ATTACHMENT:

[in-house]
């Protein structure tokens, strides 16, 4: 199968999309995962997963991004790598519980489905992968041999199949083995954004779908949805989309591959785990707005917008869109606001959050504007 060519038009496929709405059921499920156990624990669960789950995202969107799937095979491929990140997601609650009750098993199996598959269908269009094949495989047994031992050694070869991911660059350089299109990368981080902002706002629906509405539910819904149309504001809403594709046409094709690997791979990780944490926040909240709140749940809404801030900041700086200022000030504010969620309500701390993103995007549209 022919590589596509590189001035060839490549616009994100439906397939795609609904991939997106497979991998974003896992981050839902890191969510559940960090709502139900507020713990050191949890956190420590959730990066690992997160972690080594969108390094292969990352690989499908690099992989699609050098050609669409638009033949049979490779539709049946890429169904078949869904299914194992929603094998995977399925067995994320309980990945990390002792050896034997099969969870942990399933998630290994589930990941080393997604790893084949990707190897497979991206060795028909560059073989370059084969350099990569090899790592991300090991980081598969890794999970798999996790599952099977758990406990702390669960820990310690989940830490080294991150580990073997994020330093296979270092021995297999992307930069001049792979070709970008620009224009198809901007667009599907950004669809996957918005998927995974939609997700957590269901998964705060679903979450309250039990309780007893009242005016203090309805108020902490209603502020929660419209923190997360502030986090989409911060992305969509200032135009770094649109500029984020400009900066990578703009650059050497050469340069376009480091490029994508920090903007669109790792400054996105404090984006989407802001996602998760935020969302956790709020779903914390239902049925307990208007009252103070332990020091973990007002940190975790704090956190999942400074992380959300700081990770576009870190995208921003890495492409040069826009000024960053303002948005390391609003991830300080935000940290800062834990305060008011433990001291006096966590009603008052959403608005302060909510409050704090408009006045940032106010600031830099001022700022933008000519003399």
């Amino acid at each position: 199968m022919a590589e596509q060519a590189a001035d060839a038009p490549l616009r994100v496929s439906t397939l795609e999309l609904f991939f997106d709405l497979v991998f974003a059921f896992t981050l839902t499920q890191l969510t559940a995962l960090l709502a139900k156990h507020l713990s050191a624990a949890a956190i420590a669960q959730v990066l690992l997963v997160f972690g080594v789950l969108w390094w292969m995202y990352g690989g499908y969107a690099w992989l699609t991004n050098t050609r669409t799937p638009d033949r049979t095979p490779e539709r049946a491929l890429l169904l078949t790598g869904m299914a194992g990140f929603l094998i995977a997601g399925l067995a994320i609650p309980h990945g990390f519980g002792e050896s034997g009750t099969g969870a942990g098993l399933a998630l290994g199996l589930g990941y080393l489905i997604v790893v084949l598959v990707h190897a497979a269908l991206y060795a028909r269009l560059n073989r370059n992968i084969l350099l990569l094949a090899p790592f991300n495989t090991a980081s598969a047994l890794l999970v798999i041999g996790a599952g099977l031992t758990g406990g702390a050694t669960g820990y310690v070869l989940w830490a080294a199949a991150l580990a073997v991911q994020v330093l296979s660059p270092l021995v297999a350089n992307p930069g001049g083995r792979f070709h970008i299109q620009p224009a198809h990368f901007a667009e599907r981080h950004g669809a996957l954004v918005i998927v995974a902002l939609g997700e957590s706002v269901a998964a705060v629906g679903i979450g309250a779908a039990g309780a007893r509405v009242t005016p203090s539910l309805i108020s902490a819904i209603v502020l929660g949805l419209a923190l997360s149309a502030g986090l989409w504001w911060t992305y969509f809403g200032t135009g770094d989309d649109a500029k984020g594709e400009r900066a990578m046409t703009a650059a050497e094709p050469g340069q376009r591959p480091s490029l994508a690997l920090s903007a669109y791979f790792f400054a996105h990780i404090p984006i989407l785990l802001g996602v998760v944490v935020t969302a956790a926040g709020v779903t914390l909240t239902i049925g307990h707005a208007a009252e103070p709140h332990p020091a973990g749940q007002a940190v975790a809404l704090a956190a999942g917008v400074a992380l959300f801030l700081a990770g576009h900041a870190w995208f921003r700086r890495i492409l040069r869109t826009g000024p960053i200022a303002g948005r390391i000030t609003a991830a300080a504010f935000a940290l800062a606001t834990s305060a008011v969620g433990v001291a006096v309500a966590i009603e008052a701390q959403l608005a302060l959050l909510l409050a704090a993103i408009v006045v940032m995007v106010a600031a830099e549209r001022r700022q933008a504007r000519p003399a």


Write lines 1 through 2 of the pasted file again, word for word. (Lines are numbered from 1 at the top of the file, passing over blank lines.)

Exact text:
[in-house]
């Protein structure tokens, strides 16, 4: 199968999309995962997963991004790598519980489905992968041999199949083995954004779908949805989309591959785990707005917008869109606001959050504007 060519038009496929709405059921499920156990624990669960789950995202969107799937095979491929990140997601609650009750098993199996598959269908269009094949495989047994031992050694070869991911660059350089299109990368981080902002706002629906509405539910819904149309504001809403594709046409094709690997791979990780944490926040909240709140749940809404801030900041700086200022000030504010969620309500701390993103995007549209 022919590589596509590189001035060839490549616009994100439906397939795609609904991939997106497979991998974003896992981050839902890191969510559940960090709502139900507020713990050191949890956190420590959730990066690992997160972690080594969108390094292969990352690989499908690099992989699609050098050609669409638009033949049979490779539709049946890429169904078949869904299914194992929603094998995977399925067995994320309980990945990390002792050896034997099969969870942990399933998630290994589930990941080393997604790893084949990707190897497979991206060795028909560059073989370059084969350099990569090899790592991300090991980081598969890794999970798999996790599952099977758990406990702390669960820990310690989940830490080294991150580990073997994020330093296979270092021995297999992307930069001049792979070709970008620009224009198809901007667009599907950004669809996957918005998927995974939609997700957590269901998964705060679903979450309250039990309780007893009242005016203090309805108020902490209603502020929660419209923190997360502030986090989409911060992305969509200032135009770094649109500029984020400009900066990578703009650059050497050469340069376009480091490029994508920090903007669109790792400054996105404090984006989407802001996602998760935020969302956790709020779903914390239902049925307990208007009252103070332990020091973990007002940190975790704090956190999942400074992380959300700081990770576009870190995208921003890495492409040069826009000024960053303002948005390391609003991830300080935000940290800062834990305060008011433990001291006096966590009603008052959403608005302060909510409050704090408009006045940032106010600031830099001022700022933008000519003399």